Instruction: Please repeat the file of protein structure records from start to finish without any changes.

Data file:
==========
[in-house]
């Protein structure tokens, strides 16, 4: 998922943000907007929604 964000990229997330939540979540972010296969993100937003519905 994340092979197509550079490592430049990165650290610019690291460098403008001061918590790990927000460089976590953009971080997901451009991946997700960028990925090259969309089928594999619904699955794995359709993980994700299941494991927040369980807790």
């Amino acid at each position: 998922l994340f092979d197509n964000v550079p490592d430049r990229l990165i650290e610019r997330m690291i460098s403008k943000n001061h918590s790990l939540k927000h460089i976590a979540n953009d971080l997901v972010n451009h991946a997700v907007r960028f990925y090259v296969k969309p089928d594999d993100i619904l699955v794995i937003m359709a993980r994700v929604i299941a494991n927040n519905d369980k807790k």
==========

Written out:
[in-house]
């Protein structure tokens, strides 16, 4: 998922943000907007929604 964000990229997330939540979540972010296969993100937003519905 994340092979197509550079490592430049990165650290610019690291460098403008001061918590790990927000460089976590953009971080997901451009991946997700960028990925090259969309089928594999619904699955794995359709993980994700299941494991927040369980807790």
């Amino acid at each position: 998922l994340f092979d197509n964000v550079p490592d430049r990229l990165i650290e610019r997330m690291i460098s403008k943000n001061h918590s790990l939540k927000h460089i976590a979540n953009d971080l997901v972010n451009h991946a997700v907007r960028f990925y090259v296969k969309p089928d594999d993100i619904l699955v794995i937003m359709a993980r994700v929604i299941a494991n927040n519905d369980k807790k």